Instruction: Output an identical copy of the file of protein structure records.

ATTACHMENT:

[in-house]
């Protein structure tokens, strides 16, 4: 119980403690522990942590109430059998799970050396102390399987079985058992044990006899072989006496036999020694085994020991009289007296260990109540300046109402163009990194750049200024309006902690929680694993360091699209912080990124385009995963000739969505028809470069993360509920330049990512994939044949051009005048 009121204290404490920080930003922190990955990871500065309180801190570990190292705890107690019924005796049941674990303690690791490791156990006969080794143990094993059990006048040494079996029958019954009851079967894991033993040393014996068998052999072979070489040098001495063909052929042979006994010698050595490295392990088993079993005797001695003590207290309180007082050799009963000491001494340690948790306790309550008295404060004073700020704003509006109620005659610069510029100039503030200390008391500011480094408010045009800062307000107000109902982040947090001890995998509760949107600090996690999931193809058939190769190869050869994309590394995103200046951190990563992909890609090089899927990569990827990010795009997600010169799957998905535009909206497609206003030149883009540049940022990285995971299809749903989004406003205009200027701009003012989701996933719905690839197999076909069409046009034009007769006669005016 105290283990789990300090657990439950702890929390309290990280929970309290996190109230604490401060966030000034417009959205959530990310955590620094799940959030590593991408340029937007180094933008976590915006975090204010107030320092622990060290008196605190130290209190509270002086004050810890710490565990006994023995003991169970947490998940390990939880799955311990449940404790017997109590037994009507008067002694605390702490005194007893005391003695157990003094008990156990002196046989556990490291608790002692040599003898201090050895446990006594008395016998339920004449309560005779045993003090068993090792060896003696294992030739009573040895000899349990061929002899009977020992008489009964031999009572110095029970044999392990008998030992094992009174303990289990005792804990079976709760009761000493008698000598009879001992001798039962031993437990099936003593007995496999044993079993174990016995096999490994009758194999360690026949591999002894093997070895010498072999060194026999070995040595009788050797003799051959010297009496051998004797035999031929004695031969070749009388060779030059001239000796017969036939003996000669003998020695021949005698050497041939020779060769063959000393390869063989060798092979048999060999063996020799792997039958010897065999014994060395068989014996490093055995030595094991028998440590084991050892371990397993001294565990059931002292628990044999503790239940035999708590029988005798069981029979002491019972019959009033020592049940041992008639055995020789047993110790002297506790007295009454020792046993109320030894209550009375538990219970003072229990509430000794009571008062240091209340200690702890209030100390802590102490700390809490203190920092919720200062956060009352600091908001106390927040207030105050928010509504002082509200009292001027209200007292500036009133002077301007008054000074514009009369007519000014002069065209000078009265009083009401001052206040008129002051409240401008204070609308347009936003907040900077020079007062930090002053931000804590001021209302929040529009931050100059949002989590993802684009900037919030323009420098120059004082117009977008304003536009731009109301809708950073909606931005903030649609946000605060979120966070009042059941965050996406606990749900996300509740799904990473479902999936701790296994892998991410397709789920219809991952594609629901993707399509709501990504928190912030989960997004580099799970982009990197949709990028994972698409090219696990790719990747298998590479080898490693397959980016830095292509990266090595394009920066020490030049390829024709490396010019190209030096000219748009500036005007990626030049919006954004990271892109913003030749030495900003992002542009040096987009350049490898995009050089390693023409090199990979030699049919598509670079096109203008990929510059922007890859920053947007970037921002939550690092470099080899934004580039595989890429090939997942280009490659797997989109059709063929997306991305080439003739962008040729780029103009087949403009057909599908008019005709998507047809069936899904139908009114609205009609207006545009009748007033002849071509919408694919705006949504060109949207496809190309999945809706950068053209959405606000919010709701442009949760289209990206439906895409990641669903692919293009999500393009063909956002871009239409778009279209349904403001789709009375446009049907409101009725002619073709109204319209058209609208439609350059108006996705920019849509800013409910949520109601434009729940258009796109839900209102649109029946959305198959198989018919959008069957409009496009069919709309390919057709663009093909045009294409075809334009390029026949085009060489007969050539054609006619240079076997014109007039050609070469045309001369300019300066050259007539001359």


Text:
[in-house]
């Protein structure tokens, strides 16, 4: 119980403690522990942590109430059998799970050396102390399987079985058992044990006899072989006496036999020694085994020991009289007296260990109540300046109402163009990194750049200024309006902690929680694993360091699209912080990124385009995963000739969505028809470069993360509920330049990512994939044949051009005048 009121204290404490920080930003922190990955990871500065309180801190570990190292705890107690019924005796049941674990303690690791490791156990006969080794143990094993059990006048040494079996029958019954009851079967894991033993040393014996068998052999072979070489040098001495063909052929042979006994010698050595490295392990088993079993005797001695003590207290309180007082050799009963000491001494340690948790306790309550008295404060004073700020704003509006109620005659610069510029100039503030200390008391500011480094408010045009800062307000107000109902982040947090001890995998509760949107600090996690999931193809058939190769190869050869994309590394995103200046951190990563992909890609090089899927990569990827990010795009997600010169799957998905535009909206497609206003030149883009540049940022990285995971299809749903989004406003205009200027701009003012989701996933719905690839197999076909069409046009034009007769006669005016 105290283990789990300090657990439950702890929390309290990280929970309290996190109230604490401060966030000034417009959205959530990310955590620094799940959030590593991408340029937007180094933008976590915006975090204010107030320092622990060290008196605190130290209190509270002086004050810890710490565990006994023995003991169970947490998940390990939880799955311990449940404790017997109590037994009507008067002694605390702490005194007893005391003695157990003094008990156990002196046989556990490291608790002692040599003898201090050895446990006594008395016998339920004449309560005779045993003090068993090792060896003696294992030739009573040895000899349990061929002899009977020992008489009964031999009572110095029970044999392990008998030992094992009174303990289990005792804990079976709760009761000493008698000598009879001992001798039962031993437990099936003593007995496999044993079993174990016995096999490994009758194999360690026949591999002894093997070895010498072999060194026999070995040595009788050797003799051959010297009496051998004797035999031929004695031969070749009388060779030059001239000796017969036939003996000669003998020695021949005698050497041939020779060769063959000393390869063989060798092979048999060999063996020799792997039958010897065999014994060395068989014996490093055995030595094991028998440590084991050892371990397993001294565990059931002292628990044999503790239940035999708590029988005798069981029979002491019972019959009033020592049940041992008639055995020789047993110790002297506790007295009454020792046993109320030894209550009375538990219970003072229990509430000794009571008062240091209340200690702890209030100390802590102490700390809490203190920092919720200062956060009352600091908001106390927040207030105050928010509504002082509200009292001027209200007292500036009133002077301007008054000074514009009369007519000014002069065209000078009265009083009401001052206040008129002051409240401008204070609308347009936003907040900077020079007062930090002053931000804590001021209302929040529009931050100059949002989590993802684009900037919030323009420098120059004082117009977008304003536009731009109301809708950073909606931005903030649609946000605060979120966070009042059941965050996406606990749900996300509740799904990473479902999936701790296994892998991410397709789920219809991952594609629901993707399509709501990504928190912030989960997004580099799970982009990197949709990028994972698409090219696990790719990747298998590479080898490693397959980016830095292509990266090595394009920066020490030049390829024709490396010019190209030096000219748009500036005007990626030049919006954004990271892109913003030749030495900003992002542009040096987009350049490898995009050089390693023409090199990979030699049919598509670079096109203008990929510059922007890859920053947007970037921002939550690092470099080899934004580039595989890429090939997942280009490659797997989109059709063929997306991305080439003739962008040729780029103009087949403009057909599908008019005709998507047809069936899904139908009114609205009609207006545009009748007033002849071509919408694919705006949504060109949207496809190309999945809706950068053209959405606000919010709701442009949760289209990206439906895409990641669903692919293009999500393009063909956002871009239409778009279209349904403001789709009375446009049907409101009725002619073709109204319209058209609208439609350059108006996705920019849509800013409910949520109601434009729940258009796109839900209102649109029946959305198959198989018919959008069957409009496009069919709309390919057709663009093909045009294409075809334009390029026949085009060489007969050539054609006619240079076997014109007039050609070469045309001369300019300066050259007539001359």